The Diabetes World
I've come to realize just how powerful this disease is at bringing people together
June 2012 — I had a number of different columns started for this month. None of them felt "right" to print yet. As I stared at my blank canvas (ok, ok I'm a columnist not an artist, but that was fun to write) I was thinking about my upcoming plans for the next couple of weeks. When I wrote my plans on Facebook, it truly occurred to me that very little of my life is NOT tied to the diabetes world.
Case in point. As I worked today at my "real" job that I love very much, I spent part of the day talking to an account manager, an HR manager for a fertility clinic, a former news anchor, a bank president, and a pharmaceutical representative. Were they clients of mine? Oh heck, no! More like people who are attending the Western Wisconsin JDRF Spring Gala on Saturday trying to figure out what time to get our hair done (for those of us who still have some) and what time to meet for pre-cocktails.
When I got home, I arranged to have air mattresses in my house for Friday evening to accommodate the entire band Reaul. They are opening for the band Cavo and needed a place to crash while staying here in Madison, Wisconsin. Did I meet the band because they played at one of my work events? Heck, no. They played at Jessepalooza — a rock fest I created in honor of my son Jesse, who, as most of you know, passed away from type 1 diabetes in 2010.
And after my upcoming fun-filled Reaul evening and the JDRF Gala, I will leave to go to San Diego for a great vacation. A break from the diabetes world? Heck, no! I'm doing the ADA Tour de Cure with friends I met through work who are now the morning radio talent for KSON Radio. They followed my diabetes journey and have now made it theirs. They exude passion when they speak about it on air — and off. Who else is on the team? I'll name drop them here — Jen & Bob Nicholson, parents to Trent, who passed away in 2010 from his type 1 diabetes; Ryan Maloney, who at the ripe age of 13 has already appeared in the Triabetes documentary, completed half-marathons, and is an all-around amazing athlete and leader to kids with type 1 everywhere; Anne Findlay of Team Type 1; and of course, Brian Haag, type 1 professional paddle boarder.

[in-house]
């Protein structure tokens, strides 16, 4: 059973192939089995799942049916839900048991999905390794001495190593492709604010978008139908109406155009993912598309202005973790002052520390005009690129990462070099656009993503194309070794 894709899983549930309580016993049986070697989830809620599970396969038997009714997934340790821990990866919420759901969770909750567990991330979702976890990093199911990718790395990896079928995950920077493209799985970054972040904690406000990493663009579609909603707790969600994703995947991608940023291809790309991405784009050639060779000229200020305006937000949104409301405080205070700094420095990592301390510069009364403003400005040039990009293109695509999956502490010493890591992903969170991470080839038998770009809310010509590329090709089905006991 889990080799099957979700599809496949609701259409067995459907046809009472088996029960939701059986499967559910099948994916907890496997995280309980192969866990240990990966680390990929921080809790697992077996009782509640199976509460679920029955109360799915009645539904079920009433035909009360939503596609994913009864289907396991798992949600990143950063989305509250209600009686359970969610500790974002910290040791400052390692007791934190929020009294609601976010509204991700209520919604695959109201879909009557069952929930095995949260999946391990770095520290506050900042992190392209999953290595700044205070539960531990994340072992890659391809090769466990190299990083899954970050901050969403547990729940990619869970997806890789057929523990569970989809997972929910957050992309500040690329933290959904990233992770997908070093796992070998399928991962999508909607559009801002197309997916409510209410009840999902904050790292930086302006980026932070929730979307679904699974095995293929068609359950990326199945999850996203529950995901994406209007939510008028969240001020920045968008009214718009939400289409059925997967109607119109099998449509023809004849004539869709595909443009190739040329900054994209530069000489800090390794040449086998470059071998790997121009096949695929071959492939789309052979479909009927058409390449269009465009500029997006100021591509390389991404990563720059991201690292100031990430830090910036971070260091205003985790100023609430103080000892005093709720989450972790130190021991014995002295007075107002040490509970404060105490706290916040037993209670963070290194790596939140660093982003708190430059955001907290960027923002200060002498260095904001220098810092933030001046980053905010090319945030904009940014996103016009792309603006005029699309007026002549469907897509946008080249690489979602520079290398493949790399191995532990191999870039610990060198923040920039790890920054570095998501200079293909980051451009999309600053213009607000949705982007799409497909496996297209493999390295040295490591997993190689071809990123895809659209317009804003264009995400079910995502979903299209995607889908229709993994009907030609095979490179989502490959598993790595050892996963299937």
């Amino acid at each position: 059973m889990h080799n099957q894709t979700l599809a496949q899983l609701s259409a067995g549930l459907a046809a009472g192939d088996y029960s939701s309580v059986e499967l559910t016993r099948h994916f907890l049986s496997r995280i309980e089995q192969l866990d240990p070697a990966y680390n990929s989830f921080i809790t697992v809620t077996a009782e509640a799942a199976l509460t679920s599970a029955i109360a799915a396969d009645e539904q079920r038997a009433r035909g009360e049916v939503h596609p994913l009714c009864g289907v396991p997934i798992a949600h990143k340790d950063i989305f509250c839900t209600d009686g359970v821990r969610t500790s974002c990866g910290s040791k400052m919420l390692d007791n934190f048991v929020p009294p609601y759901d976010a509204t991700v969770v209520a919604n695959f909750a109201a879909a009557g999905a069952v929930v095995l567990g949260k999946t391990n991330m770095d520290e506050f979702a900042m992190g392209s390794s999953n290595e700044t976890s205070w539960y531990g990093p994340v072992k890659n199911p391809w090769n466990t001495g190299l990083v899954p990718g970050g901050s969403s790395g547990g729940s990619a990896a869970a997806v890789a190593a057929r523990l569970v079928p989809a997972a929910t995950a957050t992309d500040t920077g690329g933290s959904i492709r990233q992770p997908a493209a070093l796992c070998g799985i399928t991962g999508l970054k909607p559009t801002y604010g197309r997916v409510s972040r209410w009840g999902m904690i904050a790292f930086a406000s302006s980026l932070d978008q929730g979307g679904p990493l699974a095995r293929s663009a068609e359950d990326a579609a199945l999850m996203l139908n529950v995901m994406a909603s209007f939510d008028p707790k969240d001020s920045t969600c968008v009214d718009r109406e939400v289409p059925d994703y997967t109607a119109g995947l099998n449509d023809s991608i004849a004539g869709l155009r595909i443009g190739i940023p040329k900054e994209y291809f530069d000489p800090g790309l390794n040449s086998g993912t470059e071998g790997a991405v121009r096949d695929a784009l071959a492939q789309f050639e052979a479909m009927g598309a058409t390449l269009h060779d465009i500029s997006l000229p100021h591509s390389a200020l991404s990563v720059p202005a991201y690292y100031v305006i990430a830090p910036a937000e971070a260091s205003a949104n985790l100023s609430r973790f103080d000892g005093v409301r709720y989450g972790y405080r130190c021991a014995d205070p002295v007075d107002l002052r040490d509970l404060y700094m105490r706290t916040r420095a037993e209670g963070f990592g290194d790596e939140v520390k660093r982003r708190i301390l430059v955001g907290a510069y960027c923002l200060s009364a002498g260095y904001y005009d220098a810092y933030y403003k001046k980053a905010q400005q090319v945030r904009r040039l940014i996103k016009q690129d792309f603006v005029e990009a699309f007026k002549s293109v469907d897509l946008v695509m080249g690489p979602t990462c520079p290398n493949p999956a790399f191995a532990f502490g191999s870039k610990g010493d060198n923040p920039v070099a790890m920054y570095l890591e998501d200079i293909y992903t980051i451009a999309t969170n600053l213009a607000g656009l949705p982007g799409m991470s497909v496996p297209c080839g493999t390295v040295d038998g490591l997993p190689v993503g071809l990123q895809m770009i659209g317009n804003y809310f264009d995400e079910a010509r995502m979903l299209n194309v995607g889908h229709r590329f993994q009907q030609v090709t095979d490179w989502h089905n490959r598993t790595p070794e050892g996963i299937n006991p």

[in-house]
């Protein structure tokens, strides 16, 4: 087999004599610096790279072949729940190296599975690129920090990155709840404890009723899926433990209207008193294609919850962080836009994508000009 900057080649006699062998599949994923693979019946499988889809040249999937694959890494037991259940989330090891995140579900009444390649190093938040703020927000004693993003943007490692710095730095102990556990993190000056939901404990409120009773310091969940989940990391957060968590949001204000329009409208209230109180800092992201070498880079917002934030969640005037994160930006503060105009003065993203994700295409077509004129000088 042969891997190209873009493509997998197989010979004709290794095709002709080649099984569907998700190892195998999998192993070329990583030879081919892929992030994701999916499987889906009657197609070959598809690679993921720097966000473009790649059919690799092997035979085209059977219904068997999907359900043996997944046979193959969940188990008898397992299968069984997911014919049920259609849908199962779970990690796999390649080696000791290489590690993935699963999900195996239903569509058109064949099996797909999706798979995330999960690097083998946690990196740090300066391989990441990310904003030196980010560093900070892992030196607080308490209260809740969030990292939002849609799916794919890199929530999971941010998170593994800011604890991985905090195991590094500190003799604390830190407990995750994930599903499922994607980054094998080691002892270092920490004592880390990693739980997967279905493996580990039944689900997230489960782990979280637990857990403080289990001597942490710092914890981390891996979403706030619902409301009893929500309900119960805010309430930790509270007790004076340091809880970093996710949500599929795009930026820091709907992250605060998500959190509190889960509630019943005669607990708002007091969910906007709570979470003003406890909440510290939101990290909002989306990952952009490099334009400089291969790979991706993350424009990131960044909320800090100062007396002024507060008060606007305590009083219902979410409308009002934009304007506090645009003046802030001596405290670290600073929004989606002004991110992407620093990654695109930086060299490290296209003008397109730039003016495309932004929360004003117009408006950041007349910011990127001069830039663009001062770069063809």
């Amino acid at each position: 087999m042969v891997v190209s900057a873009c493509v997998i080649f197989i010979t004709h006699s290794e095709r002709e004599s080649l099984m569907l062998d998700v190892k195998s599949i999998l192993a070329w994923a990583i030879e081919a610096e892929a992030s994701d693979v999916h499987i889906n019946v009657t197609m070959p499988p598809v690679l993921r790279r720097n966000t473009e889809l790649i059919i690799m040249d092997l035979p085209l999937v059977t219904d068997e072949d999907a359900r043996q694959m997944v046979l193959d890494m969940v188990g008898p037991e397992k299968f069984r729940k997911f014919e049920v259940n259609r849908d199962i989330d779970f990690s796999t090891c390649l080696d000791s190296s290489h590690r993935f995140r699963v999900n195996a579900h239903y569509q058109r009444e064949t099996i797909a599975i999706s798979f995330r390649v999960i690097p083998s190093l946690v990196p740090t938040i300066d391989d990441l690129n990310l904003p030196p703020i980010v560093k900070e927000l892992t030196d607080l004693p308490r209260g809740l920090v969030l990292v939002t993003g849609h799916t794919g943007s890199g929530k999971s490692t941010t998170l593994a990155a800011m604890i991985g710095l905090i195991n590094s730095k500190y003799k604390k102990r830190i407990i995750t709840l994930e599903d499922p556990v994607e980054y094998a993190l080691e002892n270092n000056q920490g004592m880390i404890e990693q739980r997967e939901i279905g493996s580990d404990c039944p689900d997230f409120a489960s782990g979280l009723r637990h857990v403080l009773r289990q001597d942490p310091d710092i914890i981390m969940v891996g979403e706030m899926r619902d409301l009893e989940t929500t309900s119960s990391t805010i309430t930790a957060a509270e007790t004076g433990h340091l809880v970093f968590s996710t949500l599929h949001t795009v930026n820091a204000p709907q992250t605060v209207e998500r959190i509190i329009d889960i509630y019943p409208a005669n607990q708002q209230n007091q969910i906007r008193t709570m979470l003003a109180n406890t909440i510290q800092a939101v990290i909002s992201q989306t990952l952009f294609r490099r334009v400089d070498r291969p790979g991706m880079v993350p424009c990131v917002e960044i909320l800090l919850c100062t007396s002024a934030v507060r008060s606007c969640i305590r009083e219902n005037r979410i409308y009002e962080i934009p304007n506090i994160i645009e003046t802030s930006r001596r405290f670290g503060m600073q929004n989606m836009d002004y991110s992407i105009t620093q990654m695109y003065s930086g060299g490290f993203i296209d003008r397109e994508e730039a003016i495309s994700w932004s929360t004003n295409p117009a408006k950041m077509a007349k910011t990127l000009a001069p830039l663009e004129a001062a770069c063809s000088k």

From the friends who do the JDRF Ride to Cure Diabetes and lent me the air mattresses, to the friends who moved to San Diego and are doing the Tour de Cure with me, and everyone in between — if they were not somehow connected to the diabetes world, they certainly are now. And I think of all the posts I see on Facebook or Twitter of highs, lows, races, rides, and everything else, and realize only about half of those people I know posting even have a personal connection to this disease. I am utterly amazed at the strangely positive effect this disease has had in bringing people together on a journey. It's truly something worth pondering at 2:00 AM and I can't sleep. On one hand, I would trade you all in and never know a single one of you if it would bring Jesse back. Yet, on the other hand, I can't help but think: Aren't you all a gift?
That's my point.
dLife's Viewpoints columnists are not all medical experts, but everyday people living with diabetes and sharing their personal experiences, most often at a set point in time. While their method of diabetes management may work for them, everyone is different. Please consult with your diabetes care team before acting on anything you read here to find out what will work best for you.
Chickpea Salad with Tahini Dressing Banana Stuffed French Toast Mexican Coleslaw Minted Sake and Pineapple Cooler Zsweet Pumpkin Pie Ricotta Cantaloupe Salad Tomato Chicken Sauce Zesty Watermelon Cucumber Salad Sweet Curry Chicken Simple Almond Cookies
Yesterday was pretty horrible. Today is better. So far … Yesterday morning’s Dexcom graph was Mount Kilimanjaro. Today we have a dorsal fin, jutting out of the water at about 200 before descending into a connect-the-dots shark. He appears to be 63 at lunchtime versus three-hundred-something yesterday. Not perfect, but it never is. Charlie’s teacher and the nurse mentioned that he didn’t look like himself yesterday. He had taken too many body blows from diabetes...